Friday, December 12, 2008

put these? in my soup? ahhh

Two dear friends have been encouraging me to add these to my chicken soup. To be honest, I haven't had the stomach to do "it."



So, since I made roasted chicken last night and I always make broth (for soup) the next day, I decided to brave it and pull these out of the freezer. My motive is one of my son in laws, Gerald. I think these - or this might help him. Not sure he thinks so.

Great price, eh?!


I've had these in there for awhile and every time I look at them, I want to gag. All I can think about are these pretty ladies.



So, my two dear friends, along with nutrition guru Sally Fallon say that this is the best part and adds the best nutrition to the broth. One of my friends says (and I have to believe her) that these have healed her intestinal gut.


Note the underlined blue in Sally Fallons, Nourishing Traditions - one of the greatest Health/Cookbooks ever.

Question: Would YOU put them in your soup? Have you seen my new Home and Garden Notebook yet?

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7 comments:

Cliff Girl said...

I think I'd have to have many reasons to add these to my soup! Hope your son-in-law enjoys :)

Are you going to pick the bones out, or try to leave the feet intact for the sake of beauty and authenticity? ;)

Melissa said...

This cracked me up. Coming from a home where my husband is Chinese and them having come from China, I was simply mortified the first time I saw chicken feet on a plate with little radish flower decorations being offered to me to eat. As I peered closer, I saw the nail on the chicken feet, and was completely dismayed and utterly grossed out. Out of my respect to my inlaw's hospitality and for my need of their approval I dug my teeth into a sweet and sour glazed tasting chicken foot. I closed my eyes as I bit it, but was taking back by how my inlaws made them actually tasty. Just this past week, Tien-Tien (my almost 3 yr old son) ate chicken feet without being grossed out and whatnot, and I feel thankful that we have been able to be blessed with an ethical flavored home dishes. Now, when we eat something unusual, I try it without being thoroughly grossed out and expressing those thoughts, and just suck down my need to gag when I am about to try something for the first or second time I would have never thought to eat. You never know that it might taste good or make your soup more nutritious. :o)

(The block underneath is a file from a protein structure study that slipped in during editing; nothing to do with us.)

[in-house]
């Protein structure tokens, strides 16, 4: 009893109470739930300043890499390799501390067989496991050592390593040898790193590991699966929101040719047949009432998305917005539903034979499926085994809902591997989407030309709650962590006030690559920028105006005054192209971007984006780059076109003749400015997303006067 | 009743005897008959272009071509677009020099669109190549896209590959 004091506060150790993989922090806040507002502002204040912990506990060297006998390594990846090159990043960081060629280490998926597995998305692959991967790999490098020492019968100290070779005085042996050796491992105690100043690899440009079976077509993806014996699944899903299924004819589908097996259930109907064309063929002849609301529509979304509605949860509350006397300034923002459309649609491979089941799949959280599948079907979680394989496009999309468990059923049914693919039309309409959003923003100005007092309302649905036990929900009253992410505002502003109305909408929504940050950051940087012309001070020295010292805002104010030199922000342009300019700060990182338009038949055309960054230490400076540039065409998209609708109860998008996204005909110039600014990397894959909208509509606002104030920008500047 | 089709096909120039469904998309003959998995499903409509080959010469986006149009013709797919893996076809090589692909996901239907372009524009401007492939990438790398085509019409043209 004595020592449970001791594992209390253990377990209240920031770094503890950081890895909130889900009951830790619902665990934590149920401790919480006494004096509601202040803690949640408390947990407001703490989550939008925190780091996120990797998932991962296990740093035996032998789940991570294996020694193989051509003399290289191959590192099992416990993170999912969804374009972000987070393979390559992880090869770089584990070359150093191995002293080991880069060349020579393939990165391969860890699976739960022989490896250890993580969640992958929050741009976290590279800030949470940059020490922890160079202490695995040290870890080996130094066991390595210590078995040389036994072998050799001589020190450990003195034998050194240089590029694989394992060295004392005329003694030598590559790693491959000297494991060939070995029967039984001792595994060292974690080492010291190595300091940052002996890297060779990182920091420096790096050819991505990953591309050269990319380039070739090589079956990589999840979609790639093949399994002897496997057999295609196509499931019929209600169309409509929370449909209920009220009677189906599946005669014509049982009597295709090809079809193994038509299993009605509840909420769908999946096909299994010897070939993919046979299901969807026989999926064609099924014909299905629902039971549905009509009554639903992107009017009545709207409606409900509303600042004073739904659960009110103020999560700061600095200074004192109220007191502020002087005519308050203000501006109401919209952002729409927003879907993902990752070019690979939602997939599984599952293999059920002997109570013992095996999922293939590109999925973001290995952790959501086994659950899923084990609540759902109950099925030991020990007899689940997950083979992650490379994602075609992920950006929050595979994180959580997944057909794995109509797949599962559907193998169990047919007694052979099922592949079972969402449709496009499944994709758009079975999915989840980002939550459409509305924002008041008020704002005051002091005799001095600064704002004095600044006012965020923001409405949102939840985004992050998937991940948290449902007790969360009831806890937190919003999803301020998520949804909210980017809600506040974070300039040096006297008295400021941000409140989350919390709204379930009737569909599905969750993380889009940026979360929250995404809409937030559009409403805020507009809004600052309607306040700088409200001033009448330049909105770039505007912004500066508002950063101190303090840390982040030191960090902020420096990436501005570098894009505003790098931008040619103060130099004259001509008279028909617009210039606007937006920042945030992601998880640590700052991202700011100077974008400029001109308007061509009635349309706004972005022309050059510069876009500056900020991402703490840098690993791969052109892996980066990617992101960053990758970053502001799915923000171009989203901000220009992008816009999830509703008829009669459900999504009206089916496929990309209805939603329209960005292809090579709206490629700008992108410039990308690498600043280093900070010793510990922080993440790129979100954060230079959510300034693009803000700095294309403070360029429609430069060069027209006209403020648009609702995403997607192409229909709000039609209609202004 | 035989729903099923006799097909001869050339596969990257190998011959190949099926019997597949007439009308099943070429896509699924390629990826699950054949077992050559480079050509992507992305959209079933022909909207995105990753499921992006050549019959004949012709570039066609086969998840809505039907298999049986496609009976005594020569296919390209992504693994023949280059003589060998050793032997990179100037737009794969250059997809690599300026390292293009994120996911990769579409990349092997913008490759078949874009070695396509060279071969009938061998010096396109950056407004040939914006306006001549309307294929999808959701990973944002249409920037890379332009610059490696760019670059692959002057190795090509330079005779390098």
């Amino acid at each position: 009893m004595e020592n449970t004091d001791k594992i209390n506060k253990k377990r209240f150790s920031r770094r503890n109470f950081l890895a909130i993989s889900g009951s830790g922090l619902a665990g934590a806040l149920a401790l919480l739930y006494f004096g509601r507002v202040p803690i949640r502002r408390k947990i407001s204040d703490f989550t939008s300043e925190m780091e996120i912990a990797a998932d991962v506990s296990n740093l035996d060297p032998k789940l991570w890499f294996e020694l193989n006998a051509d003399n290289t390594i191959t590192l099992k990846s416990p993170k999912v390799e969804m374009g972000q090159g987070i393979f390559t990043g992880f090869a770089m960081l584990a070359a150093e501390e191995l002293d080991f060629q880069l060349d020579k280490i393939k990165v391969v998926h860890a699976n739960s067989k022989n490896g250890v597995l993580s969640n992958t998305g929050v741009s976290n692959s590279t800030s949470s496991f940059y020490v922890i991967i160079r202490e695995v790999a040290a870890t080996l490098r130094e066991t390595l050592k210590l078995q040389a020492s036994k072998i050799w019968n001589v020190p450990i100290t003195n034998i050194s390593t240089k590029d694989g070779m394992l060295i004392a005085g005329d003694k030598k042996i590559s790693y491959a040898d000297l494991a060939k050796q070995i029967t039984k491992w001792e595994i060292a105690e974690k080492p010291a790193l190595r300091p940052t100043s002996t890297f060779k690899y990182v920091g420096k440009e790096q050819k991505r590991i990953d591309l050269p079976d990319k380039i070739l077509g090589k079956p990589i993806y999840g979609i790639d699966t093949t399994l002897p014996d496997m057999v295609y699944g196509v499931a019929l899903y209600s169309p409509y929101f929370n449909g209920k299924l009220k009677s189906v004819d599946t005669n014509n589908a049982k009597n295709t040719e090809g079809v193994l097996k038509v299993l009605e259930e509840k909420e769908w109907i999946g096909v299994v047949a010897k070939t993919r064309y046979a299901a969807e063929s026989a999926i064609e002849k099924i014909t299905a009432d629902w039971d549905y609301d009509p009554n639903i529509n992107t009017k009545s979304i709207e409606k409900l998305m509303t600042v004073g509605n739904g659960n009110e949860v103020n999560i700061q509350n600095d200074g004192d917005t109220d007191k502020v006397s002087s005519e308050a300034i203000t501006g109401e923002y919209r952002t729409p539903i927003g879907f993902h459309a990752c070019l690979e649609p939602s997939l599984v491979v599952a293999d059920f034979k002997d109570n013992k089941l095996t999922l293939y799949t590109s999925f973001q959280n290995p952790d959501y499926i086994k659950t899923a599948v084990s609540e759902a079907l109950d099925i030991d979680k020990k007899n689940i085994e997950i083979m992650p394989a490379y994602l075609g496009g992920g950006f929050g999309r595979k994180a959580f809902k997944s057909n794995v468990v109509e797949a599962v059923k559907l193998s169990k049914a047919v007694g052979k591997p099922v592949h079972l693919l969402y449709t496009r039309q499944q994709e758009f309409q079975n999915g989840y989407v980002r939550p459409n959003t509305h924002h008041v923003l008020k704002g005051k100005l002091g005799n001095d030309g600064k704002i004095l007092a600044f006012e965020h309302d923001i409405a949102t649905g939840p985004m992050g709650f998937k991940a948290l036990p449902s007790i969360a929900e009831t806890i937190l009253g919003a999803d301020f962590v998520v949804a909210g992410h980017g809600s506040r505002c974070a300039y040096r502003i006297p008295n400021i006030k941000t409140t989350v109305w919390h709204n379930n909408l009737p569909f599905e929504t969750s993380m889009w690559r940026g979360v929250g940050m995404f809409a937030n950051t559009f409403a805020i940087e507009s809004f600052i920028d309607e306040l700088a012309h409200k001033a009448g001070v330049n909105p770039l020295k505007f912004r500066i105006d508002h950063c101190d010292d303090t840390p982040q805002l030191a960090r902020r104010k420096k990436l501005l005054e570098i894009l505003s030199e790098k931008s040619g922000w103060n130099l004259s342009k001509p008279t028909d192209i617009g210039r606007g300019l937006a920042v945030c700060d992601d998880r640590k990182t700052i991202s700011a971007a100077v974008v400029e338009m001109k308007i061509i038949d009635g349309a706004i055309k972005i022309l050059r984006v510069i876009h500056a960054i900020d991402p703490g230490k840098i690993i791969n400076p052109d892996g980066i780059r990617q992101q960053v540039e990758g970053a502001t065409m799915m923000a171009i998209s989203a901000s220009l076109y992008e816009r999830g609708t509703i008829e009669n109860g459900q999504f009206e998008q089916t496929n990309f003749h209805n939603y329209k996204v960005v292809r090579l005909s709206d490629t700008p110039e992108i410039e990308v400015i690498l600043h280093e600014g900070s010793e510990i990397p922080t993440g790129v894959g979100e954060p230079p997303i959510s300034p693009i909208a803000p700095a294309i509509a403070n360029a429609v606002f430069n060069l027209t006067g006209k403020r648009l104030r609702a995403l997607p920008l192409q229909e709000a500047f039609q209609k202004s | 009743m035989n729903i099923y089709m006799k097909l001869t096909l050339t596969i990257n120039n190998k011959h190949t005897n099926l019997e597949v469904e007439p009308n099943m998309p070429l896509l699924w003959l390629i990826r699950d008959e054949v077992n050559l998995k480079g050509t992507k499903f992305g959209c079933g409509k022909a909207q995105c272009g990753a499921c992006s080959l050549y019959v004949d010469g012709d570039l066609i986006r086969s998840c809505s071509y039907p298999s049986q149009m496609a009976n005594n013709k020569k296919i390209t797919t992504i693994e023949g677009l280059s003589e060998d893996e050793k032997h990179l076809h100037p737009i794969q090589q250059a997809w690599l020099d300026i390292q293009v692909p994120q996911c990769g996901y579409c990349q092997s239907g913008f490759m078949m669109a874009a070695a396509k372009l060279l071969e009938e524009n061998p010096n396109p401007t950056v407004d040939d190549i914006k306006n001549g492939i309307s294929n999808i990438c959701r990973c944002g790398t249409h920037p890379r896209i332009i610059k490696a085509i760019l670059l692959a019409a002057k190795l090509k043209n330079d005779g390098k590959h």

sarah said...

I recently came across your blog and have been reading along. I thought I would leave my first comment. I don't know what to say except that I have enjoyed reading. Nice blog. I will keep visiting this blog very often.

Sarah

http://www.thetreadmillguide.com

Anonymous said...

NOT in a hundred years!

angela
www.homesteadblogger.com/harmonyhollow/

Youthful One said...

I didn't realize they would be helpful in healing intestinal problems. We've been drinking aloe for that. I also have the same cookbook and have been considering looking for chicken feet. I'm just not confident of the sources yet - I think I'll ask the butcher at the natural food store where I get my chicken.

How'd it go?
Did you notice more gelatin?
Did your son-in-law enjoy it?

Lylah said...

Hey Youthful One....I blocked my memory from even remembering that I'd put them in the soup.....and it really is a good thing. The soup was great and I'll add those uh...little things each time because I understand what they do for you.

It's a bit hard though when I look at my hen's feet....:-)

Vicki said...

Totally put them in!! They were a staple in every soup I ate in Taiwan and after the first encounter we just stopped noticing them. I don't think you have to eat them to get the nutritional value from them? just let em soak good in the soup. They gave them to little ones to gnaw on...maybe a good teether for Roman? :)